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Investing Amidst the Russia/Ukraine Conflict Thumbnail

Investing Amidst the Russia/Ukraine Conflict

By: Wayne Yi, CFA

Equity markets have entered into correction this week with the S&P 500 falling over 11% year-to-date. This is being driven by two main factors: inflation and the anticipated Fed response of a more aggressive rate-hiking and balance sheet reduction program, and more recently the intensifying conflict between Russia and Ukraine that has turned into an invasion last night. We expect markets to further sell-off on this news today as the volatility index has spiked to 37, the highest in over a year.

The US and our NATO allies have staunchly opposed the anticipated invasion and we can expect forceful economic sanctions against Russia. However military engagement would likely be very limited to avoid unanticipated escalation of war beyond Ukraine. Nonetheless, there is uncertainty here and thus natural nervousness around the situation.

As we have written in the past, wars have been positive catalysts to stocks (excluding the very important negative mortal impact), while negative for bonds. This is because the initial market sell-offs create attractive entry points for investors, and the government tends to be stimulative through military spending and a more dovish monetary posture to mitigate negative economic impacts brought on by conflict. These elements tend to be negative for bonds as they tend to be inflationary. The wrinkle this time around is the Fed is trying to curtail inflation, rather than spur it. On the margin, we believe the Fed will still look to methodically raise rates throughout this year, but depending on the duration and magnitude of the Russia-Ukraine conflict, may be slower than the markets initially anticipated.

Despite the current military and economic uncertainty, we are incremental buyers of equities. Corporate fundamentals continue to remain strong and should be resilient to any near-term pressures. We view stocks as the only real way to outpace inflation and grow wealth for the long-term. Given the current global backdrop, we would buy domestic large-cap index exposure as a balanced measure of business quality and valuation. Russia is a somewhat small component of emerging market ETFs, but the sector may trade weaker on negative sentiment, and thus we would limit our exposure here. While we remain “target-weight” equities, further stock selling pressure would likely move us towards a more aggressive buying stance.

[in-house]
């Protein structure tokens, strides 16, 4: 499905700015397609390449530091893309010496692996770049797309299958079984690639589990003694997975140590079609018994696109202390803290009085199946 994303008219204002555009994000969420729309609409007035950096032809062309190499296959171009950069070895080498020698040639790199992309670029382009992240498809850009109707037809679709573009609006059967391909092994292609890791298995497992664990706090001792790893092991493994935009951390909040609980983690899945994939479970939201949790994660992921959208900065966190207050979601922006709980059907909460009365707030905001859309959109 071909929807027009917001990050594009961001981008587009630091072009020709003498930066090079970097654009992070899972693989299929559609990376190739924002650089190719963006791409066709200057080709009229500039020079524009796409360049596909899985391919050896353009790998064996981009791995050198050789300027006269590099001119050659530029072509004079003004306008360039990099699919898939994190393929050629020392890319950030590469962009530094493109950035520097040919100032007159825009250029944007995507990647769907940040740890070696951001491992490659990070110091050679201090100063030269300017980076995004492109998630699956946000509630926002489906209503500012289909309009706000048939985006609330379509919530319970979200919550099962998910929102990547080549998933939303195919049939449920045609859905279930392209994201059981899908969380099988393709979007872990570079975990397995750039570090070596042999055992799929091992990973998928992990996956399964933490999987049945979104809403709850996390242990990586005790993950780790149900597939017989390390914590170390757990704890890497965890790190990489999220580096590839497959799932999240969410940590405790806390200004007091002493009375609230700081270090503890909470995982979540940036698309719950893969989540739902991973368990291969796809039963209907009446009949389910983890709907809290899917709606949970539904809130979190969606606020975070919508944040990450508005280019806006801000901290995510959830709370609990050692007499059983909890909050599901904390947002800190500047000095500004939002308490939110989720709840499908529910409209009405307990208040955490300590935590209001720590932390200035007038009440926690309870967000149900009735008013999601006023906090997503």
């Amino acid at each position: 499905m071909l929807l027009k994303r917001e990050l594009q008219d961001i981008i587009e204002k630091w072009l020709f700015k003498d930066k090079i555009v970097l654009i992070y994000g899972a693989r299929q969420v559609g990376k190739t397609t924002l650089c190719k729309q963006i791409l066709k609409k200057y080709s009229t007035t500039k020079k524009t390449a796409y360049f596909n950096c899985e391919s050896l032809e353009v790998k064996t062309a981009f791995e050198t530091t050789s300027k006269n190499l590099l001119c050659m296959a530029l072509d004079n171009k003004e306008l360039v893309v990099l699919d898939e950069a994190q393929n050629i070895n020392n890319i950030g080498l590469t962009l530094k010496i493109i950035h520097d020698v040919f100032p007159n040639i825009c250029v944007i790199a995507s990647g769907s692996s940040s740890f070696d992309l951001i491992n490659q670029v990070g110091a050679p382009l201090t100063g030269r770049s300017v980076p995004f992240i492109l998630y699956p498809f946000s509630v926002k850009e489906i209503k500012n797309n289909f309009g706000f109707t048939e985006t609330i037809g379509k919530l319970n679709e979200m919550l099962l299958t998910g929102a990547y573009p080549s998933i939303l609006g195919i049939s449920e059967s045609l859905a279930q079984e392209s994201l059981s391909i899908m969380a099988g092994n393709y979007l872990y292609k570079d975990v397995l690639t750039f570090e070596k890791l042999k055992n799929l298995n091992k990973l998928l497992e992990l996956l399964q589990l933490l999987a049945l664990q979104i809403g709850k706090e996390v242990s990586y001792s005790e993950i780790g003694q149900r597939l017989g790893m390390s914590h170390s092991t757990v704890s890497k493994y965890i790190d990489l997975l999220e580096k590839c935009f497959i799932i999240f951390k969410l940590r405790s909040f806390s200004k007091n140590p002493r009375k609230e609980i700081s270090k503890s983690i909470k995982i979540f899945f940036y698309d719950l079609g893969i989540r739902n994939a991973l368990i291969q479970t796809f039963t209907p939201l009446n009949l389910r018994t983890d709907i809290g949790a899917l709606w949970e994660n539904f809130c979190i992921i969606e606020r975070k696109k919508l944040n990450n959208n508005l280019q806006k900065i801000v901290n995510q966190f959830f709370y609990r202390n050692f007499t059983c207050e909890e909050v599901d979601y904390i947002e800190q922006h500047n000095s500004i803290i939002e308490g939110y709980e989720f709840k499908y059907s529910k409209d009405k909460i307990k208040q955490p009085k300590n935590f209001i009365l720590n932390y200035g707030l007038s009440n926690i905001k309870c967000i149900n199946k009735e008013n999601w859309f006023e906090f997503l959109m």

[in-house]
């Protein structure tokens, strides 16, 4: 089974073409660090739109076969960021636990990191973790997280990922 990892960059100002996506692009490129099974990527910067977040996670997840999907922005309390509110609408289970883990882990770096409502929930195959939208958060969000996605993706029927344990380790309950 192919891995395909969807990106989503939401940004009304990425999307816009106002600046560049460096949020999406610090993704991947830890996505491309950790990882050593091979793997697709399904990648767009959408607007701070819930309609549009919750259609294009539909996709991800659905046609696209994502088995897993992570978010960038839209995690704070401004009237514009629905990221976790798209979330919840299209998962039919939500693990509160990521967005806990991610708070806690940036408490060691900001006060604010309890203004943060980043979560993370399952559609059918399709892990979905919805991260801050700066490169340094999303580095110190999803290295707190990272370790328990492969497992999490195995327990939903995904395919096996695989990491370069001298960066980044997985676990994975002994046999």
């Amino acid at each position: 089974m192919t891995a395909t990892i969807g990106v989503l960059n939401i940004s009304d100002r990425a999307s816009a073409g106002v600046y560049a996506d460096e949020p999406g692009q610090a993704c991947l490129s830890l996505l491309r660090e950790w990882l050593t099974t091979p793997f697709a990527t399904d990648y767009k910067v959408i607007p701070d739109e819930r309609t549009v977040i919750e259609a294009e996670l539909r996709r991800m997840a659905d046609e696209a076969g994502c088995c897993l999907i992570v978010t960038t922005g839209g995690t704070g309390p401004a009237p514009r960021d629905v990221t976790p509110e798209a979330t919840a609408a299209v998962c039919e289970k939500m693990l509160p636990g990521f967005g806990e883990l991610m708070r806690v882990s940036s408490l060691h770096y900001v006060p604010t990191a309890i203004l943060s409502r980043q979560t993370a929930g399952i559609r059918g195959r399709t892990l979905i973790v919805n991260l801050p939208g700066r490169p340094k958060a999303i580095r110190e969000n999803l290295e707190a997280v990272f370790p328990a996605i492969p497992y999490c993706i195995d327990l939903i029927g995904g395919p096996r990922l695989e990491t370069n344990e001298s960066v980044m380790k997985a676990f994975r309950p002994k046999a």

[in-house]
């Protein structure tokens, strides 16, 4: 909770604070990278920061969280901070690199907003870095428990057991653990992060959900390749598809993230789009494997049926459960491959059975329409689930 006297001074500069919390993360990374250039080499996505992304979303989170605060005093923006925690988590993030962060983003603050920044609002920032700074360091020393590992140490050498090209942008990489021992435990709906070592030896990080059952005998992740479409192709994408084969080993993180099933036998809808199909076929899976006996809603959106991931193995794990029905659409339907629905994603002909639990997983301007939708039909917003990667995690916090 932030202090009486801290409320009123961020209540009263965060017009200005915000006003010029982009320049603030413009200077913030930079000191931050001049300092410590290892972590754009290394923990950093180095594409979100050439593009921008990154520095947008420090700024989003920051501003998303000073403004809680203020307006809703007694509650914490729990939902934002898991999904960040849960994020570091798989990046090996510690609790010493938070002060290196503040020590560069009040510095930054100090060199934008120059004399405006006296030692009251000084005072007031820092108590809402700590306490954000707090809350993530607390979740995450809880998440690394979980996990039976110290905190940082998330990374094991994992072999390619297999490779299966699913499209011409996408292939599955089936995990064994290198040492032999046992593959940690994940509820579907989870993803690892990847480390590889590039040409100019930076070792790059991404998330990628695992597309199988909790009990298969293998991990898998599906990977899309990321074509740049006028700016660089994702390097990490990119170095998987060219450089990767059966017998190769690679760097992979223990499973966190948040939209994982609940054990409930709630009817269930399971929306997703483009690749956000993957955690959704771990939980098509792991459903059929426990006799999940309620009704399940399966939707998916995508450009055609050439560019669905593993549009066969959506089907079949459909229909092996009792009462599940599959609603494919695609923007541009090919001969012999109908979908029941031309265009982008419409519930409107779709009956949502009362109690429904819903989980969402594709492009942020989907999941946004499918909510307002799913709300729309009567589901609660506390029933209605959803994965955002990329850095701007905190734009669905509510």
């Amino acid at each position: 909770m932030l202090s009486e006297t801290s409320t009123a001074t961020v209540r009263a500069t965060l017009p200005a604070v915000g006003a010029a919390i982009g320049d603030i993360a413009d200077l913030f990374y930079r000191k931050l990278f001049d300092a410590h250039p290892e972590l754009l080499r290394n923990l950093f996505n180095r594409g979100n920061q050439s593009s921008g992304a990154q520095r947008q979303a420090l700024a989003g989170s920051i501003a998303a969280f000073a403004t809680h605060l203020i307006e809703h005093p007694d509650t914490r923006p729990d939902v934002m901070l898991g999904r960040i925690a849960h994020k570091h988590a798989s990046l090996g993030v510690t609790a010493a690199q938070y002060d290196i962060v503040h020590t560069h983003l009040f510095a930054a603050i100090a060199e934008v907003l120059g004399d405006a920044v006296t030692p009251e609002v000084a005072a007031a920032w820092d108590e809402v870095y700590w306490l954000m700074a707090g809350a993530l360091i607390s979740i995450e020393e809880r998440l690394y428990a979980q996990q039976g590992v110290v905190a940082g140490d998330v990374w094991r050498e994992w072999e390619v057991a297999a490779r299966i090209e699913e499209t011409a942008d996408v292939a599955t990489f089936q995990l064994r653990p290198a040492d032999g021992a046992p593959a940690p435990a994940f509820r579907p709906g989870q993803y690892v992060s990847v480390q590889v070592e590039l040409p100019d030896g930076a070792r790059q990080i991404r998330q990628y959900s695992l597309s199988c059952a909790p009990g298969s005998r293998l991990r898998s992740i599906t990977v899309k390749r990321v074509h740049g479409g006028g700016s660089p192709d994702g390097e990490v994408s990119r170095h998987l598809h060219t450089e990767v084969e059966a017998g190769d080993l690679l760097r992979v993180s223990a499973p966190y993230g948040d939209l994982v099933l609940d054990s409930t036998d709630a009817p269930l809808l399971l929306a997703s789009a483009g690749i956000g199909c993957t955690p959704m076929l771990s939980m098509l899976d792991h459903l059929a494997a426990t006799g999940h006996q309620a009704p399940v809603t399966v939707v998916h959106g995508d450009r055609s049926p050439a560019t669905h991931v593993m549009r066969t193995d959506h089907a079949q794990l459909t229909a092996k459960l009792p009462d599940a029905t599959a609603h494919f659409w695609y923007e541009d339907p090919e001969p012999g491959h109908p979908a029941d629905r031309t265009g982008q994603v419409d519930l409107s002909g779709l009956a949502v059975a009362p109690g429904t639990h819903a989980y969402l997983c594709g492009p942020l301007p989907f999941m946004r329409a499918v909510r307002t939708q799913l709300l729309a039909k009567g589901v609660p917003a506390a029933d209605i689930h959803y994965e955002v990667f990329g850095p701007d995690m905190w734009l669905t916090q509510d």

Finally, fixed income shows its value in times of uncertainty. 10-year Treasuries have fallen from a yield of slightly over 2% to about 1.85% over the past week as there has been a flight to safe-haven assets. Furthermore, a slower-moving Fed would be positive to bonds. While we remain underweight the asset class, we do think it is important to maintain some high-quality duration exposure to serve as dry powder in periods such as this.

Markets can be volatile over short periods of uncertainty however we look towards long-term fundamentals and business resilience as our driving thesis to be buyers at attractive valuations when others are fearful. If you would like to discuss this further, please reach out to your client advisor.

About Wayne Yi, CFA

Wayne Yi is the Head of Investments and member of the Investment Committee for Simon Quick Advisors. He leads the firm effort on all market research and manager diligence across traditional equity and fixed income strategies as well as in alternatives, including hedge funds and private equity allocations. Prior to joining the firm, Wayne was a Co-Portfolio Manager and member of the Investment Committee for SAIL Advisors, a hedge fund investment firm headquartered in Hong Kong. He also served as the senior analyst for their Credit and Event-Driven strategies. Prior to SAIL, Wayne was the Sector Head for Credit and Event-Driven strategies at Robeco-Sage, a hedge fund investment firm based in New York. Wayne started his career in investing at Delaware Investments as a Research Analyst for high yield and investment-grade bonds across various industries. He then joined Goldman Sachs’ Investment Research department where he was the Senior Analyst covering high yield bonds in the Technology sector. Wayne is a graduate of the University of Pennsylvania where he received a B.A. in Economics and in International Relations. Wayne is a CFA charterholder. To learn more about Wayne, connect with him on LinkedIn.

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